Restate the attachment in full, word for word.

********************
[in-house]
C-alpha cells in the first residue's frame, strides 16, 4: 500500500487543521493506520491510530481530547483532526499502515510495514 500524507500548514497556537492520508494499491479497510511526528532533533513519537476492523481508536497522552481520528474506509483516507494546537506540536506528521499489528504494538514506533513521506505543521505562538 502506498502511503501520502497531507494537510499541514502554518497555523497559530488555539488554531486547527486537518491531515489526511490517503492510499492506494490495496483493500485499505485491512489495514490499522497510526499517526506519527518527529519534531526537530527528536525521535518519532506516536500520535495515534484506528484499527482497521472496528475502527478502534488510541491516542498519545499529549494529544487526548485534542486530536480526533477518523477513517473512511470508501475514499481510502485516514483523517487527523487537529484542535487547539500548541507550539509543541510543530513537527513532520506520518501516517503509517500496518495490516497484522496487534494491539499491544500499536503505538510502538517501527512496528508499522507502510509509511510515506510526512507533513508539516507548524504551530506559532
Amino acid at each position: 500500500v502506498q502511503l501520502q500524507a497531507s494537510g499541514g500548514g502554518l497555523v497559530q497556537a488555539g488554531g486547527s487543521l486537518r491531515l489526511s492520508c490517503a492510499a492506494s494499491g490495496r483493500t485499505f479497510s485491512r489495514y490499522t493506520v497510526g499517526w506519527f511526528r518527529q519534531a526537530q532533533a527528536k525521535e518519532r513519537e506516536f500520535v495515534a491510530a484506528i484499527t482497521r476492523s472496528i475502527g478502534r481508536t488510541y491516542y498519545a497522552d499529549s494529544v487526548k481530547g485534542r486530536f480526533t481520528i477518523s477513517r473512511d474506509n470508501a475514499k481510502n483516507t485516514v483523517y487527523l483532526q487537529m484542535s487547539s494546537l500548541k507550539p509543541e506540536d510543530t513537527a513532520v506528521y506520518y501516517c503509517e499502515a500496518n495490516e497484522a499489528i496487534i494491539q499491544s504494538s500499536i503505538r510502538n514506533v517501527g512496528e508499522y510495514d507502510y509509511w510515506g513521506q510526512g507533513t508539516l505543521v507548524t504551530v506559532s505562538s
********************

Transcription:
[in-house]
C-alpha cells in the first residue's frame, strides 16, 4: 500500500487543521493506520491510530481530547483532526499502515510495514 500524507500548514497556537492520508494499491479497510511526528532533533513519537476492523481508536497522552481520528474506509483516507494546537506540536506528521499489528504494538514506533513521506505543521505562538 502506498502511503501520502497531507494537510499541514502554518497555523497559530488555539488554531486547527486537518491531515489526511490517503492510499492506494490495496483493500485499505485491512489495514490499522497510526499517526506519527518527529519534531526537530527528536525521535518519532506516536500520535495515534484506528484499527482497521472496528475502527478502534488510541491516542498519545499529549494529544487526548485534542486530536480526533477518523477513517473512511470508501475514499481510502485516514483523517487527523487537529484542535487547539500548541507550539509543541510543530513537527513532520506520518501516517503509517500496518495490516497484522496487534494491539499491544500499536503505538510502538517501527512496528508499522507502510509509511510515506510526512507533513508539516507548524504551530506559532
Amino acid at each position: 500500500v502506498q502511503l501520502q500524507a497531507s494537510g499541514g500548514g502554518l497555523v497559530q497556537a488555539g488554531g486547527s487543521l486537518r491531515l489526511s492520508c490517503a492510499a492506494s494499491g490495496r483493500t485499505f479497510s485491512r489495514y490499522t493506520v497510526g499517526w506519527f511526528r518527529q519534531a526537530q532533533a527528536k525521535e518519532r513519537e506516536f500520535v495515534a491510530a484506528i484499527t482497521r476492523s472496528i475502527g478502534r481508536t488510541y491516542y498519545a497522552d499529549s494529544v487526548k481530547g485534542r486530536f480526533t481520528i477518523s477513517r473512511d474506509n470508501a475514499k481510502n483516507t485516514v483523517y487527523l483532526q487537529m484542535s487547539s494546537l500548541k507550539p509543541e506540536d510543530t513537527a513532520v506528521y506520518y501516517c503509517e499502515a500496518n495490516e497484522a499489528i496487534i494491539q499491544s504494538s500499536i503505538r510502538n514506533v517501527g512496528e508499522y510495514d507502510y509509511w510515506g513521506q510526512g507533513t508539516l505543521v507548524t504551530v506559532s505562538s